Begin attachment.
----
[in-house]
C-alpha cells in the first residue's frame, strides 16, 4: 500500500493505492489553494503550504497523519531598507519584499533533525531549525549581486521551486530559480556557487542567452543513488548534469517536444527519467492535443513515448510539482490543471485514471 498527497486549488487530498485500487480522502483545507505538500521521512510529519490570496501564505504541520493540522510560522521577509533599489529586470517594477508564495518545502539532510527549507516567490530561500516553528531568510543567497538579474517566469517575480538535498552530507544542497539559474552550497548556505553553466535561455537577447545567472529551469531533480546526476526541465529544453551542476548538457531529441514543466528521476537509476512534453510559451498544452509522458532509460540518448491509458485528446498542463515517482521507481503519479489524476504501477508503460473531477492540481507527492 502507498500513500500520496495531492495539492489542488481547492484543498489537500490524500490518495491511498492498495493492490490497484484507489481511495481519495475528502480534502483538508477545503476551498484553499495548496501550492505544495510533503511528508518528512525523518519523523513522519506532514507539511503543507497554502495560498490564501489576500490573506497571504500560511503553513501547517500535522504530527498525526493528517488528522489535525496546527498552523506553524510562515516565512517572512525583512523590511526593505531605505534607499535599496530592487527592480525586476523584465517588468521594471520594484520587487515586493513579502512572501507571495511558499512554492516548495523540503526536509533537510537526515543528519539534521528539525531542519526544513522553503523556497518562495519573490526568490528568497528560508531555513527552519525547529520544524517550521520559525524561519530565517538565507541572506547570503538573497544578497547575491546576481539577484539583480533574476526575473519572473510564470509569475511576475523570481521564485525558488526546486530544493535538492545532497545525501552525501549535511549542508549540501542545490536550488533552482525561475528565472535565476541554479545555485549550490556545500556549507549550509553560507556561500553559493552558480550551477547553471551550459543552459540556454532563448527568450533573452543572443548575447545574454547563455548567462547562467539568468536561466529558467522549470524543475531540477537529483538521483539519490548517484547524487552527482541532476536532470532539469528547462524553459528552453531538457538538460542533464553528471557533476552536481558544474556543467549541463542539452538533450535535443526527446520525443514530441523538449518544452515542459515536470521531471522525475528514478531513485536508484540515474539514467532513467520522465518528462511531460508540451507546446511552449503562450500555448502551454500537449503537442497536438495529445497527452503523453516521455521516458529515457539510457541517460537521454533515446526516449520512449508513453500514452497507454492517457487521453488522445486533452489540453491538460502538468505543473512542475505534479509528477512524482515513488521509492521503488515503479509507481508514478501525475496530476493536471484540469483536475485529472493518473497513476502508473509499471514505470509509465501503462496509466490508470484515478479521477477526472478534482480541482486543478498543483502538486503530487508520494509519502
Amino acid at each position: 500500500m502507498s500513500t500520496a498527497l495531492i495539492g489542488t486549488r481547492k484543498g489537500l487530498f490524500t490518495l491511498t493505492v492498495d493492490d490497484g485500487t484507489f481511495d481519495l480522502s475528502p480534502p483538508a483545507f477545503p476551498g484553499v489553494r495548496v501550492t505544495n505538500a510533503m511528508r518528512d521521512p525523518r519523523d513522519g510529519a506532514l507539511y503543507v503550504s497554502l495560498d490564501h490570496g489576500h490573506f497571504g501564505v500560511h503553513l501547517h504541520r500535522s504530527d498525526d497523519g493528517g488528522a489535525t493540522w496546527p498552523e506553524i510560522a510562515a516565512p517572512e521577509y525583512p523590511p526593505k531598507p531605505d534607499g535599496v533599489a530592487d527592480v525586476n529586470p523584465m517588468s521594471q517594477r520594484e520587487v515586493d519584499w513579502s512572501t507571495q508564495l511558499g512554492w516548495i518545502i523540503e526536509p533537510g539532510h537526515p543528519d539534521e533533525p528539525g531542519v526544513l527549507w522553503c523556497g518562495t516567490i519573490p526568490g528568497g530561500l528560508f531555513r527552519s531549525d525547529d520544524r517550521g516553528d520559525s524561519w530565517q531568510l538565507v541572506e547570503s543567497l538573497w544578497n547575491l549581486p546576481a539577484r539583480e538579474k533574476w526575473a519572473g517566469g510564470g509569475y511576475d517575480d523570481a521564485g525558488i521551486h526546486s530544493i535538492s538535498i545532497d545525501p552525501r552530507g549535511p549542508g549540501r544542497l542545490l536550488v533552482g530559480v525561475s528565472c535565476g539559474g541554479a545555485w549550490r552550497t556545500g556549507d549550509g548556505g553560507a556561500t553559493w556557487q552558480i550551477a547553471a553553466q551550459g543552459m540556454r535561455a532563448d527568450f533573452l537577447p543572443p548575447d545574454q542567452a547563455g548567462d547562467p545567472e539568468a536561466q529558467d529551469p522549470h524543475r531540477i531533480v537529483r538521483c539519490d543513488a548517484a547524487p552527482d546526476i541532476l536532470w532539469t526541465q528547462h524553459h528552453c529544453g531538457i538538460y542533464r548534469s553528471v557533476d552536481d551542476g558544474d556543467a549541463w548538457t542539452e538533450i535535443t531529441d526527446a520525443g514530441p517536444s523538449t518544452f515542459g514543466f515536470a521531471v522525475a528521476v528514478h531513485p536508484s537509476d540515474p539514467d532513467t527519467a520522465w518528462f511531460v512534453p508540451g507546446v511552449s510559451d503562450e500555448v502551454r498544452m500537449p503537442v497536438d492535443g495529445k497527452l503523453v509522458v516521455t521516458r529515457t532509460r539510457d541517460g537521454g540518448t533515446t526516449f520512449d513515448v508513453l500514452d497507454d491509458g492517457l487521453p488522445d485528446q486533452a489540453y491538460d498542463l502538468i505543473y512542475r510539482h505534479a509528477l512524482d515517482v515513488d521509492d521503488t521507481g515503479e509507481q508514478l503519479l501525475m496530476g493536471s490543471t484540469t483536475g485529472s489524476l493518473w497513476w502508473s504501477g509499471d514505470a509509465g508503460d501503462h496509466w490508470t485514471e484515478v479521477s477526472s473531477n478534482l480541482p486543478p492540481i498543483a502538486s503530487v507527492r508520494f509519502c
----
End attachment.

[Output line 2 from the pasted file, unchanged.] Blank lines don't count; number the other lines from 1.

C-alpha cells in the first residue's frame, strides 16, 4: 500500500493505492489553494503550504497523519531598507519584499533533525531549525549581486521551486530559480556557487542567452543513488548534469517536444527519467492535443513515448510539482490543471485514471 498527497486549488487530498485500487480522502483545507505538500521521512510529519490570496501564505504541520493540522510560522521577509533599489529586470517594477508564495518545502539532510527549507516567490530561500516553528531568510543567497538579474517566469517575480538535498552530507544542497539559474552550497548556505553553466535561455537577447545567472529551469531533480546526476526541465529544453551542476548538457531529441514543466528521476537509476512534453510559451498544452509522458532509460540518448491509458485528446498542463515517482521507481503519479489524476504501477508503460473531477492540481507527492 502507498500513500500520496495531492495539492489542488481547492484543498489537500490524500490518495491511498492498495493492490490497484484507489481511495481519495475528502480534502483538508477545503476551498484553499495548496501550492505544495510533503511528508518528512525523518519523523513522519506532514507539511503543507497554502495560498490564501489576500490573506497571504500560511503553513501547517500535522504530527498525526493528517488528522489535525496546527498552523506553524510562515516565512517572512525583512523590511526593505531605505534607499535599496530592487527592480525586476523584465517588468521594471520594484520587487515586493513579502512572501507571495511558499512554492516548495523540503526536509533537510537526515543528519539534521528539525531542519526544513522553503523556497518562495519573490526568490528568497528560508531555513527552519525547529520544524517550521520559525524561519530565517538565507541572506547570503538573497544578497547575491546576481539577484539583480533574476526575473519572473510564470509569475511576475523570481521564485525558488526546486530544493535538492545532497545525501552525501549535511549542508549540501542545490536550488533552482525561475528565472535565476541554479545555485549550490556545500556549507549550509553560507556561500553559493552558480550551477547553471551550459543552459540556454532563448527568450533573452543572443548575447545574454547563455548567462547562467539568468536561466529558467522549470524543475531540477537529483538521483539519490548517484547524487552527482541532476536532470532539469528547462524553459528552453531538457538538460542533464553528471557533476552536481558544474556543467549541463542539452538533450535535443526527446520525443514530441523538449518544452515542459515536470521531471522525475528514478531513485536508484540515474539514467532513467520522465518528462511531460508540451507546446511552449503562450500555448502551454500537449503537442497536438495529445497527452503523453516521455521516458529515457539510457541517460537521454533515446526516449520512449508513453500514452497507454492517457487521453488522445486533452489540453491538460502538468505543473512542475505534479509528477512524482515513488521509492521503488515503479509507481508514478501525475496530476493536471484540469483536475485529472493518473497513476502508473509499471514505470509509465501503462496509466490508470484515478479521477477526472478534482480541482486543478498543483502538486503530487508520494509519502